In bioinformatics a dot plot is a graphical method that allows the comparison of two biological sequences and identify regions of close similarity between them.
A dot plot is a simple, yet intuitive way of comparing two sequences, either DNA or protein, and is probably the oldest way of comparing two sequences.
Dot plot are two dimensional graphs, showing a comparison of two sequences. The principle used to produce the dot plot is: The top X and the left y axes of a rectangular array are used to represent the two sequences to be compared.
• Columns = residues of sequence 1
• Rows = residues of sequence 2.
A dot is plotted at every co-ordinate where there is similarity between the bases.
Any region of similarity is revealed by a diagonal row of dots. Isolated dots not on diagonal show random matches.
Detection of matching regions can be improved by filtering out random matches and this can be achieved by using a sliding window. It means that instead of comparing a single sequence position more positions is compared at the same time and dot is printed only if a certain minimal number of matches occur.
A dot matrix picture provides a global picture of local similarities between two sequences. They are appropriate:
for comparing large sequences (several 1000 residues)
If one does not know in advance whether two sequences share detectable similarity or which parts of the sequences are related to each other.
detection of repeats within protein sequences
detection of shared domains between protein sequences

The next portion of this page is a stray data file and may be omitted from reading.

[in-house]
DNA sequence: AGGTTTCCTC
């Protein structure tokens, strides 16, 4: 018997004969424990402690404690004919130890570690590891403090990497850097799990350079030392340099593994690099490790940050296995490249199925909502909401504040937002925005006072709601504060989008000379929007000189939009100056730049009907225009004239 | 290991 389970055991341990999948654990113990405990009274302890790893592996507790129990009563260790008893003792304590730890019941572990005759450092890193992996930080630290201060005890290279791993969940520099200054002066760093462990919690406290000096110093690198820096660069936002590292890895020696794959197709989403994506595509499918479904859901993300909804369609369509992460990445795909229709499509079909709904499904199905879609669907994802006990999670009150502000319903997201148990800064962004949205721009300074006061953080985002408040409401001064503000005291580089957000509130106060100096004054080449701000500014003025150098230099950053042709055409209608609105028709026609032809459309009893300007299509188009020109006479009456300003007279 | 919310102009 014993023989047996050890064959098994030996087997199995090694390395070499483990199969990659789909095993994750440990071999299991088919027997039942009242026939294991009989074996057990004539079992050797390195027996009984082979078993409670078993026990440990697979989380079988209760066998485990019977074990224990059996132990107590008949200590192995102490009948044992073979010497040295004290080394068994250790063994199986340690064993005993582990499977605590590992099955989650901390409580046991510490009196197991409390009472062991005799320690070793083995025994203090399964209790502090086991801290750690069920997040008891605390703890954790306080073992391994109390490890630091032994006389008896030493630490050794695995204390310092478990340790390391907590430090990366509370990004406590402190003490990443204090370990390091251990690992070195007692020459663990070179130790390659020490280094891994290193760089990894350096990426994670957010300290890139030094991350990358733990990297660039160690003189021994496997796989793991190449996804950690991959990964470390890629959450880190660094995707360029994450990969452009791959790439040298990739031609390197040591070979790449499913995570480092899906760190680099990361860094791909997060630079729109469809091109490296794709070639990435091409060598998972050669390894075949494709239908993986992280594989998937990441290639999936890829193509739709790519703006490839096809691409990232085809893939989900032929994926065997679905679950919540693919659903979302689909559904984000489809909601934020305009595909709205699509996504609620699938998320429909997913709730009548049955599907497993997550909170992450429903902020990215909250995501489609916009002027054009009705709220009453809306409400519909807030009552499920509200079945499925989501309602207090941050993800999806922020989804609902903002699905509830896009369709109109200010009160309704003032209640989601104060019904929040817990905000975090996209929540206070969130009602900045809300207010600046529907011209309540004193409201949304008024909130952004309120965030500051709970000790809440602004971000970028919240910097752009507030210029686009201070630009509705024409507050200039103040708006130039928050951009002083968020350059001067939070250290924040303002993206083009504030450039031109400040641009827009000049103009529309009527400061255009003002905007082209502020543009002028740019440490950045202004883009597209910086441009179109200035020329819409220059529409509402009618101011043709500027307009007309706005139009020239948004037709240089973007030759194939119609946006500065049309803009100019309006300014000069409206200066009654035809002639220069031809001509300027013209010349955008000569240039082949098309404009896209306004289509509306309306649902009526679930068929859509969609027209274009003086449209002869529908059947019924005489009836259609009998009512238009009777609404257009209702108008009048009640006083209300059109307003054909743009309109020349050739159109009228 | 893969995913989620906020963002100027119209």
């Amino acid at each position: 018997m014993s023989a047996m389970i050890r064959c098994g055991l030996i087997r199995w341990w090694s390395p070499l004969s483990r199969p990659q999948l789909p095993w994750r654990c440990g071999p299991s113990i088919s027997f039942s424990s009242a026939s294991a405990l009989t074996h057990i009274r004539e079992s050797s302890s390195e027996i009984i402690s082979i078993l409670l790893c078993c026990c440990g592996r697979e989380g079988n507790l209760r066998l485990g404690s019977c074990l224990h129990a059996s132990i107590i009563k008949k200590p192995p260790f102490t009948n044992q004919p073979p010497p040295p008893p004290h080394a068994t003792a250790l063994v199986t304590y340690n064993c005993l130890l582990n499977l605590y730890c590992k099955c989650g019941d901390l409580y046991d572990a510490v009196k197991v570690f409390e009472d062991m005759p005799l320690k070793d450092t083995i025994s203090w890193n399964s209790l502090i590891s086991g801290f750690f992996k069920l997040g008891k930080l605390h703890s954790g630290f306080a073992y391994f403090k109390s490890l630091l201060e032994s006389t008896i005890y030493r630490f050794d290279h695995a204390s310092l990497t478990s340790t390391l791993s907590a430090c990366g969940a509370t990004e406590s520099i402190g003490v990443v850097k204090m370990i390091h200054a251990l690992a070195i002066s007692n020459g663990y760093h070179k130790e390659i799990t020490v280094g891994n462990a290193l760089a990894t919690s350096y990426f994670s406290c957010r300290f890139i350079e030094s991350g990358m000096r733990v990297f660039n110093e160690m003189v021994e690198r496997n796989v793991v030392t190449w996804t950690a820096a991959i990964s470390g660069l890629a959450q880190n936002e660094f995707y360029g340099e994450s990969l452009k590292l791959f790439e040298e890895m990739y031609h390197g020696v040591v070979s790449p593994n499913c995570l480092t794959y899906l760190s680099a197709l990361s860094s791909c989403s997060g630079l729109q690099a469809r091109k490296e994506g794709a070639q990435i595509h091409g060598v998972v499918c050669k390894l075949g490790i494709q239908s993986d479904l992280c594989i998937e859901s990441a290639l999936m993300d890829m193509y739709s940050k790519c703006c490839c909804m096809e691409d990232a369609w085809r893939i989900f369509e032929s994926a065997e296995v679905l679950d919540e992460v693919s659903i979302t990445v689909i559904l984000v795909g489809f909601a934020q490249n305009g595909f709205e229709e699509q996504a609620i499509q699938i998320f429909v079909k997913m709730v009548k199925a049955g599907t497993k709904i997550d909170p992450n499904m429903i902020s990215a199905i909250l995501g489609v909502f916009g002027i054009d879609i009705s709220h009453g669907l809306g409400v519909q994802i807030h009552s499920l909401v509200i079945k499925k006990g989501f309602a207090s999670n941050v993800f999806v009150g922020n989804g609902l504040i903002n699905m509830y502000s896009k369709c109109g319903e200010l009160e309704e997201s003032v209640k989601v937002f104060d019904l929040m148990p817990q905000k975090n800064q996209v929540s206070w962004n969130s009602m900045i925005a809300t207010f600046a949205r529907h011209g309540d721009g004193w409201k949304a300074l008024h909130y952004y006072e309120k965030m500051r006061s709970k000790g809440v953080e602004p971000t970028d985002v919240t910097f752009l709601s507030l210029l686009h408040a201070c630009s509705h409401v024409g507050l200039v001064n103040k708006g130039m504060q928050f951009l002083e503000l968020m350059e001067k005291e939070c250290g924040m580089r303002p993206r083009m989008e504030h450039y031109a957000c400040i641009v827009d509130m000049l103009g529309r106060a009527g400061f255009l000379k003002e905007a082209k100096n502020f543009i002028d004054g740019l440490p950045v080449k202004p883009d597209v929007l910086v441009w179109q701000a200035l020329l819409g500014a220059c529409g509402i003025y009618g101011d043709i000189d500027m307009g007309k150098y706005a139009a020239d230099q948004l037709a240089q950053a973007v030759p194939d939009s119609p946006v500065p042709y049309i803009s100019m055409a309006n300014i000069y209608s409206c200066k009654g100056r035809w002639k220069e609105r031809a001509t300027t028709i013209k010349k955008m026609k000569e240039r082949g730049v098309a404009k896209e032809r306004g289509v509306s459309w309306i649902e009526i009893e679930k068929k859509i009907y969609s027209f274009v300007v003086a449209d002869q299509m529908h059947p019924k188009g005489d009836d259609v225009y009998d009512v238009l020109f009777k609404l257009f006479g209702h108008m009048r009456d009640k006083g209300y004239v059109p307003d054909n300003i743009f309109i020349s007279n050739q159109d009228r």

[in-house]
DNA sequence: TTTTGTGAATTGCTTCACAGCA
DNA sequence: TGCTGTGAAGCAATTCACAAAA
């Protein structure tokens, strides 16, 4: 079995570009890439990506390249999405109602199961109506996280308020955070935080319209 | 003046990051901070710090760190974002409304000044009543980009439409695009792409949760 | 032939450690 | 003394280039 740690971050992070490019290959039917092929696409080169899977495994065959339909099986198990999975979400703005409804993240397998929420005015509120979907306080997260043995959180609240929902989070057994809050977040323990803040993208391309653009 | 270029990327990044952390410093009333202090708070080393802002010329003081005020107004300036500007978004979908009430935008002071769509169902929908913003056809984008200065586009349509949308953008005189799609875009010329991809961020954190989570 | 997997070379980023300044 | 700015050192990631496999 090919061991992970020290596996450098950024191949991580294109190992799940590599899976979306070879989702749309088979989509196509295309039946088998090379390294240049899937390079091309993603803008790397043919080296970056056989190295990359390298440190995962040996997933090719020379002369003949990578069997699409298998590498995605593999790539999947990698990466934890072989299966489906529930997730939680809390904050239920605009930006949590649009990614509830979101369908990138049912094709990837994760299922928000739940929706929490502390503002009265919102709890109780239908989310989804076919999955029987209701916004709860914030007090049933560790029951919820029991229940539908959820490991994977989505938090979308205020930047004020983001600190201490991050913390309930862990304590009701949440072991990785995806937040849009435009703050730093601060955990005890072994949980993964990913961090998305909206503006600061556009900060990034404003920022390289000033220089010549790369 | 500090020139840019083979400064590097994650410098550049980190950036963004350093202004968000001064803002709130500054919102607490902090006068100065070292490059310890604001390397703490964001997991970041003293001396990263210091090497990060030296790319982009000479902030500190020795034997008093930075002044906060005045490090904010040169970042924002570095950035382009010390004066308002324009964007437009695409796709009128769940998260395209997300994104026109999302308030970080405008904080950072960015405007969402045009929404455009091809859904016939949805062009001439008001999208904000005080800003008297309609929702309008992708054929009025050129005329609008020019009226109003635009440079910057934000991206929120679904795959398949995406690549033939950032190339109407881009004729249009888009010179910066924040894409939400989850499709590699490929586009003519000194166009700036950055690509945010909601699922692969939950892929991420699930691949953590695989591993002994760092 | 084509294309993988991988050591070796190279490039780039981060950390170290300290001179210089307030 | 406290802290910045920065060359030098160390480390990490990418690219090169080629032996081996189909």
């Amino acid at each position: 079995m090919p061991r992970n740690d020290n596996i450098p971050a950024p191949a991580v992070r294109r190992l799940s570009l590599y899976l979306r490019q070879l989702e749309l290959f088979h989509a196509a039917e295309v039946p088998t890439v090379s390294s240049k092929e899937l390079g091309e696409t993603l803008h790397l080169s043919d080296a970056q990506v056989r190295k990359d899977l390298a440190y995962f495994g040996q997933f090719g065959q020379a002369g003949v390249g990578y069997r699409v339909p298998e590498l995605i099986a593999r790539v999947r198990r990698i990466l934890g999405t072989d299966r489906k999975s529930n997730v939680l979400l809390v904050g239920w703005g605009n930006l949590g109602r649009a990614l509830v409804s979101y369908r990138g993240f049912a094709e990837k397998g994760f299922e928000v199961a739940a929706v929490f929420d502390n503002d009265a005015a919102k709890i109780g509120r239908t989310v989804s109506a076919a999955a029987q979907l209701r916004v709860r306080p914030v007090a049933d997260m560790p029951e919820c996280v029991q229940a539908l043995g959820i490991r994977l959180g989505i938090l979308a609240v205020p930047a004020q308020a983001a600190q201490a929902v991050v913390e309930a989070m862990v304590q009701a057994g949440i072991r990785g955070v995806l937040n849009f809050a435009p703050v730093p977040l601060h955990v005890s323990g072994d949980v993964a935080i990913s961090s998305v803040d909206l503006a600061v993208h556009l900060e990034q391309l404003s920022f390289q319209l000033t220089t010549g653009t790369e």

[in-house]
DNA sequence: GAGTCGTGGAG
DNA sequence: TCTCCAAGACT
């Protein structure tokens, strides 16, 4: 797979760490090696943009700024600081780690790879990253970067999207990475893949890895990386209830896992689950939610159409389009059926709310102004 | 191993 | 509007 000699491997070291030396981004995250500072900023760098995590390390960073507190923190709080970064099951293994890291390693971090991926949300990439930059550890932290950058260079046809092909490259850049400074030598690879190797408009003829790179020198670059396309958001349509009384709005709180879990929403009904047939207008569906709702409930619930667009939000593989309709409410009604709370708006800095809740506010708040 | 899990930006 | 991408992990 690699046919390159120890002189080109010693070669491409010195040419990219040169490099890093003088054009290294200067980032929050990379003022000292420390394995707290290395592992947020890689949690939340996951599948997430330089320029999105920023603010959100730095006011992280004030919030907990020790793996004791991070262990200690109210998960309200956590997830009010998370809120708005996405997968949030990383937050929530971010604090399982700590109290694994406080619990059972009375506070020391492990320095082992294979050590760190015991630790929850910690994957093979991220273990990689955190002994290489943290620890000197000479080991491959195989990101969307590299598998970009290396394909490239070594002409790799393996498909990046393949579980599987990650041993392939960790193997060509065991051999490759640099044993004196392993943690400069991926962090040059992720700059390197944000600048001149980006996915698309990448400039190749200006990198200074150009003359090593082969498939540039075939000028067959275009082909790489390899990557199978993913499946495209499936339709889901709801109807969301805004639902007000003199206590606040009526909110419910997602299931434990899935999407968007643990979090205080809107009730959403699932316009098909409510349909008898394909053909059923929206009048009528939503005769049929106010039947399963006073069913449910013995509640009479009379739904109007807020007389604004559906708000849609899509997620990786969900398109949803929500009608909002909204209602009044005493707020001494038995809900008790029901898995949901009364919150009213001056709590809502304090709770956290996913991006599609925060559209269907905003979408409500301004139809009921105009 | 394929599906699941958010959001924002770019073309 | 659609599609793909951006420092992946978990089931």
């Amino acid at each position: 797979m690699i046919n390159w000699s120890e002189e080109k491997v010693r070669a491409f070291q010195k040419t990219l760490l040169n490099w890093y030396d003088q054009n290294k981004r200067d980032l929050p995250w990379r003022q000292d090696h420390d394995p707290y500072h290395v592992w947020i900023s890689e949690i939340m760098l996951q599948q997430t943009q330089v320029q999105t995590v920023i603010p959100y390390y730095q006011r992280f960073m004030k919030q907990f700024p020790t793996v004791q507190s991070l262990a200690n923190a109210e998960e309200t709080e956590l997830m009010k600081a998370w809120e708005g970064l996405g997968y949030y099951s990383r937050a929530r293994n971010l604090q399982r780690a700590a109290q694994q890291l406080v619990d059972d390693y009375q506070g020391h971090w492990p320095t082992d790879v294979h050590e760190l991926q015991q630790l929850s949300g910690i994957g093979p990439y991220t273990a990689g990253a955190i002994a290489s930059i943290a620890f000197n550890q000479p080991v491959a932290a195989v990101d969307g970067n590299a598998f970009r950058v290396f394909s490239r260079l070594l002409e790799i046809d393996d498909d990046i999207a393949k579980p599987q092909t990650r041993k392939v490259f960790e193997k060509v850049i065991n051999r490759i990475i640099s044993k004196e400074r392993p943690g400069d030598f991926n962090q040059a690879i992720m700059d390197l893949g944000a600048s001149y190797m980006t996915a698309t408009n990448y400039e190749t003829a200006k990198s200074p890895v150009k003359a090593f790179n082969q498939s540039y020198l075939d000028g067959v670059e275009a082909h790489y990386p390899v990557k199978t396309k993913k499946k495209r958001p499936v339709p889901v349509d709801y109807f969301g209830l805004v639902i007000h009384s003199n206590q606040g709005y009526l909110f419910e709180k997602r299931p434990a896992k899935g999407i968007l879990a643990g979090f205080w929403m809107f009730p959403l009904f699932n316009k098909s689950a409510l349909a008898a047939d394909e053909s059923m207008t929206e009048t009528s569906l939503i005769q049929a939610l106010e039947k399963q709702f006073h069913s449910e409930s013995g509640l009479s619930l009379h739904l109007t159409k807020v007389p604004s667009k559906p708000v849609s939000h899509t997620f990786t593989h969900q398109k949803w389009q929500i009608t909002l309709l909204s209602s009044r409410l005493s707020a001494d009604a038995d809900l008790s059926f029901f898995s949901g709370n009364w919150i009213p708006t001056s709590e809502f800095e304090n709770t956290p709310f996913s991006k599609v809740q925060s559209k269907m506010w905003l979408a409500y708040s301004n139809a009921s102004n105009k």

When the two sequences have substantial regions of similarity, many dots line up to form contiguous diagonal lines, which reveal the sequence alignment. If there are interruptions in the middle of a diagonal line, they indicate insertions or deletions. Parallel diagonal lines within the matrix represent repetitive regions of the sequences. A problem exists when comparing large sequences using the dot matrix method, namely, the high noise level. In most dot plots, dots are plotted all over the graph, obscuring identiﬁcation of the true alignment. For DNA sequences, the problem is particularly acute because there are only four possible characters in DNA and each residue therefore has a one-in-four chance of matching are residue in another sequence. To reduce noise, instead of using a single residue to scan for similarity, a ﬁltering technique has to be applied, which uses a “window” of ﬁxed length covering a stretch of residue pairs. This method has been shown to be effective in reducing the noise level. The window is also called a tuple, the size of which can be manipulated so that a clear pattern of sequence match can be plotted. However, if the selected window size is too long, sensitivity of the alignment is lost. There are many variations of using the dot plot method. For example, a sequence can be aligned with itself to identify internal repeat elements. In the self-comparison, there is a main diagonal for perfect matching of each residue. If repeats are present, short parallel in these are observed above and below the main diagonal. Self -complementarity of DNA sequences (also called inverted repeats), for example, those that form the stems of a hairpin structure, can also be identiﬁed using a dot plot. In this case, a DNA sequence is compared with its reverse-complemented sequence. Parallel diagonals represent the inverted repeats.